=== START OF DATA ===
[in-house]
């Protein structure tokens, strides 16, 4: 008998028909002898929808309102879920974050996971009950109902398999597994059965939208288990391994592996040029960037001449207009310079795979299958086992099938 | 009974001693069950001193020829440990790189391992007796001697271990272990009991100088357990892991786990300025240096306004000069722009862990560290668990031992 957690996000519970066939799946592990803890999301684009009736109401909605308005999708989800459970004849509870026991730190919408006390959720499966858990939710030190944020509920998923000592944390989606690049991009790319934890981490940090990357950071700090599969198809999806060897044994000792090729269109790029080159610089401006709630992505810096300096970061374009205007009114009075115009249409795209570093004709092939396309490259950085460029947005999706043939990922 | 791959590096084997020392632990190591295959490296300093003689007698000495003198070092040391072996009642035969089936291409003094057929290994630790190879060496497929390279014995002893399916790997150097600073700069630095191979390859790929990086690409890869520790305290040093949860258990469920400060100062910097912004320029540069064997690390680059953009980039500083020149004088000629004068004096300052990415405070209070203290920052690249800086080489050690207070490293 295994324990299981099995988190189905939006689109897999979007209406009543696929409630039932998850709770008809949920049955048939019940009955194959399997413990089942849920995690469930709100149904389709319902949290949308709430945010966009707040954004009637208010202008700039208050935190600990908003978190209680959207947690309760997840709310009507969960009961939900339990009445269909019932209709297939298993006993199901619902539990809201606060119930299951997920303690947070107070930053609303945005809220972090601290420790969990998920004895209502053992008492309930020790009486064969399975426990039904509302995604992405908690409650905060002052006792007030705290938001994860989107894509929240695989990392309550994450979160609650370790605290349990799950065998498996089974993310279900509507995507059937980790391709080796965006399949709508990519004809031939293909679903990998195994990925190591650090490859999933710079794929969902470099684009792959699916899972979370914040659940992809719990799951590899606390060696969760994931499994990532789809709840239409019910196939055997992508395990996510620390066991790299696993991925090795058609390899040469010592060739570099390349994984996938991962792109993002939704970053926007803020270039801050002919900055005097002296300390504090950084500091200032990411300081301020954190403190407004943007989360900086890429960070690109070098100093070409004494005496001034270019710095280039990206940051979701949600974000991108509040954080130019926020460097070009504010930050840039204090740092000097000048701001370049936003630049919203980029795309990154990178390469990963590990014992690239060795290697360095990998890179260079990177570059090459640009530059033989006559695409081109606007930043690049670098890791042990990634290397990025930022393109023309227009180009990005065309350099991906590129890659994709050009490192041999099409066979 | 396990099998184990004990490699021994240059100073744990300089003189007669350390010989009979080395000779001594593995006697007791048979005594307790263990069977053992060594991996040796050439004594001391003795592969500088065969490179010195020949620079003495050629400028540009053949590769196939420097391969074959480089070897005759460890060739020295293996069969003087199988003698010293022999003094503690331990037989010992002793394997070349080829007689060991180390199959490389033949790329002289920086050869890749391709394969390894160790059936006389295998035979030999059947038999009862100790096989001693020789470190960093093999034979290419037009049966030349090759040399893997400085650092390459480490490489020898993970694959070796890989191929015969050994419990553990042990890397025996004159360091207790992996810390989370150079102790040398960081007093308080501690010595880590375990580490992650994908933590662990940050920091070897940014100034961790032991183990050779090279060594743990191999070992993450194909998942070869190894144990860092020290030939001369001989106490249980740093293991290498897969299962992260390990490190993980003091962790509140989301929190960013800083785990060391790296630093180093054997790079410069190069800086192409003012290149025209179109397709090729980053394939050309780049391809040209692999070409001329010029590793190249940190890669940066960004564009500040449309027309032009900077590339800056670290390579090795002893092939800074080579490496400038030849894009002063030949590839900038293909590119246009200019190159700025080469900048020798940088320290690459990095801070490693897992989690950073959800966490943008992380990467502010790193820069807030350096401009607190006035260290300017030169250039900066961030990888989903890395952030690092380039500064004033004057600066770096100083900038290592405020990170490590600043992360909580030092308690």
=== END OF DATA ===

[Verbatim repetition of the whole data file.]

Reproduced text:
[in-house]
């Protein structure tokens, strides 16, 4: 008998028909002898929808309102879920974050996971009950109902398999597994059965939208288990391994592996040029960037001449207009310079795979299958086992099938 | 009974001693069950001193020829440990790189391992007796001697271990272990009991100088357990892991786990300025240096306004000069722009862990560290668990031992 957690996000519970066939799946592990803890999301684009009736109401909605308005999708989800459970004849509870026991730190919408006390959720499966858990939710030190944020509920998923000592944390989606690049991009790319934890981490940090990357950071700090599969198809999806060897044994000792090729269109790029080159610089401006709630992505810096300096970061374009205007009114009075115009249409795209570093004709092939396309490259950085460029947005999706043939990922 | 791959590096084997020392632990190591295959490296300093003689007698000495003198070092040391072996009642035969089936291409003094057929290994630790190879060496497929390279014995002893399916790997150097600073700069630095191979390859790929990086690409890869520790305290040093949860258990469920400060100062910097912004320029540069064997690390680059953009980039500083020149004088000629004068004096300052990415405070209070203290920052690249800086080489050690207070490293 295994324990299981099995988190189905939006689109897999979007209406009543696929409630039932998850709770008809949920049955048939019940009955194959399997413990089942849920995690469930709100149904389709319902949290949308709430945010966009707040954004009637208010202008700039208050935190600990908003978190209680959207947690309760997840709310009507969960009961939900339990009445269909019932209709297939298993006993199901619902539990809201606060119930299951997920303690947070107070930053609303945005809220972090601290420790969990998920004895209502053992008492309930020790009486064969399975426990039904509302995604992405908690409650905060002052006792007030705290938001994860989107894509929240695989990392309550994450979160609650370790605290349990799950065998498996089974993310279900509507995507059937980790391709080796965006399949709508990519004809031939293909679903990998195994990925190591650090490859999933710079794929969902470099684009792959699916899972979370914040659940992809719990799951590899606390060696969760994931499994990532789809709840239409019910196939055997992508395990996510620390066991790299696993991925090795058609390899040469010592060739570099390349994984996938991962792109993002939704970053926007803020270039801050002919900055005097002296300390504090950084500091200032990411300081301020954190403190407004943007989360900086890429960070690109070098100093070409004494005496001034270019710095280039990206940051979701949600974000991108509040954080130019926020460097070009504010930050840039204090740092000097000048701001370049936003630049919203980029795309990154990178390469990963590990014992690239060795290697360095990998890179260079990177570059090459640009530059033989006559695409081109606007930043690049670098890791042990990634290397990025930022393109023309227009180009990005065309350099991906590129890659994709050009490192041999099409066979 | 396990099998184990004990490699021994240059100073744990300089003189007669350390010989009979080395000779001594593995006697007791048979005594307790263990069977053992060594991996040796050439004594001391003795592969500088065969490179010195020949620079003495050629400028540009053949590769196939420097391969074959480089070897005759460890060739020295293996069969003087199988003698010293022999003094503690331990037989010992002793394997070349080829007689060991180390199959490389033949790329002289920086050869890749391709394969390894160790059936006389295998035979030999059947038999009862100790096989001693020789470190960093093999034979290419037009049966030349090759040399893997400085650092390459480490490489020898993970694959070796890989191929015969050994419990553990042990890397025996004159360091207790992996810390989370150079102790040398960081007093308080501690010595880590375990580490992650994908933590662990940050920091070897940014100034961790032991183990050779090279060594743990191999070992993450194909998942070869190894144990860092020290030939001369001989106490249980740093293991290498897969299962992260390990490190993980003091962790509140989301929190960013800083785990060391790296630093180093054997790079410069190069800086192409003012290149025209179109397709090729980053394939050309780049391809040209692999070409001329010029590793190249940190890669940066960004564009500040449309027309032009900077590339800056670290390579090795002893092939800074080579490496400038030849894009002063030949590839900038293909590119246009200019190159700025080469900048020798940088320290690459990095801070490693897992989690950073959800966490943008992380990467502010790193820069807030350096401009607190006035260290300017030169250039900066961030990888989903890395952030690092380039500064004033004057600066770096100083900038290592405020990170490590600043992360909580030092308690």